Situated in the Antelope Valley along the Western edge of the Mojave Desert, this LEED Gold certified ranger station provides office and administrative space for the US Forest Service’s Santa Clara/Mojave Rivers Ranger District. As a public agency building, the Ranger Station is designed to accommodate staff personnel and visitors while maintaining both security and a sense of openness. The station adapts to its desert climate with a narrow 40-foot floor plate that provides optimal day-lighting and cross-ventilation throughout the space. Deep roof overhangs and roller shades shelter the interior from harsh direct sunlight while openable windows along the north and south walls permit air circulation through the largely open office areas.  Major spaces in the building have two sources of natural light, and the open central office area is an airy workspace.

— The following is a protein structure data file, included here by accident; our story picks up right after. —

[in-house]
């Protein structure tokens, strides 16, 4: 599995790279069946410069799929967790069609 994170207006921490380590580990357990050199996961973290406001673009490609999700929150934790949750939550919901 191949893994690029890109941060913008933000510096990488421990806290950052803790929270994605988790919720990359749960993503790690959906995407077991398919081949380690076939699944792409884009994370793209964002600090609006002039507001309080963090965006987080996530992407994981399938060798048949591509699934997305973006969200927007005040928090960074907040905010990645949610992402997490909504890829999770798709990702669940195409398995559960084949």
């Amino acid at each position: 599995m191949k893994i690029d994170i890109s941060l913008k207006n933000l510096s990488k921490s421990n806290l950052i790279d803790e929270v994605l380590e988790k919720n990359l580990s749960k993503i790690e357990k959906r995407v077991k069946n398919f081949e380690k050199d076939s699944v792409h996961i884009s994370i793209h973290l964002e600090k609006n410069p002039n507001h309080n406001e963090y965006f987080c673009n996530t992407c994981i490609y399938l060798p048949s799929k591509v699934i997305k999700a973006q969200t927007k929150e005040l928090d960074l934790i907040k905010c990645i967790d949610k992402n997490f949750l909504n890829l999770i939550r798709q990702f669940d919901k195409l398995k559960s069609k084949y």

Materials were selected in response to the combined demands of image, longevity, energy efficiency, structural performance, and livability.  Earth-hued walls invoke traditional desert materials like rammed earth and adobe, but are in fact high performance concrete made with locally-sourced cement and aggregate.  In addition to its aesthetic quality and connection to the local environment, the concrete provides considerable thermal mass, instrumental to the building’s passive temperature regulation.  King Post trusses span large interior spaces to result in unobstructed spaces while their laminated natural wood contributes to the project’s warm aesthetic. Like other elements of the building, they are optimized on multiple levels to best meet the client’s aesthetic, structural, environmental, and durability goals.

The building's long, horizontal orientation mirrors the expansiveness of the Southern California landscape, and natural variations of the earth-toned concrete give it a distinctive hue and texture that fit comfortably among the mottled reds and browns of the surrounding desert.

© 2017 by MARCY WONG DONN LOGAN ARCHITECTS. All Rights Reserved.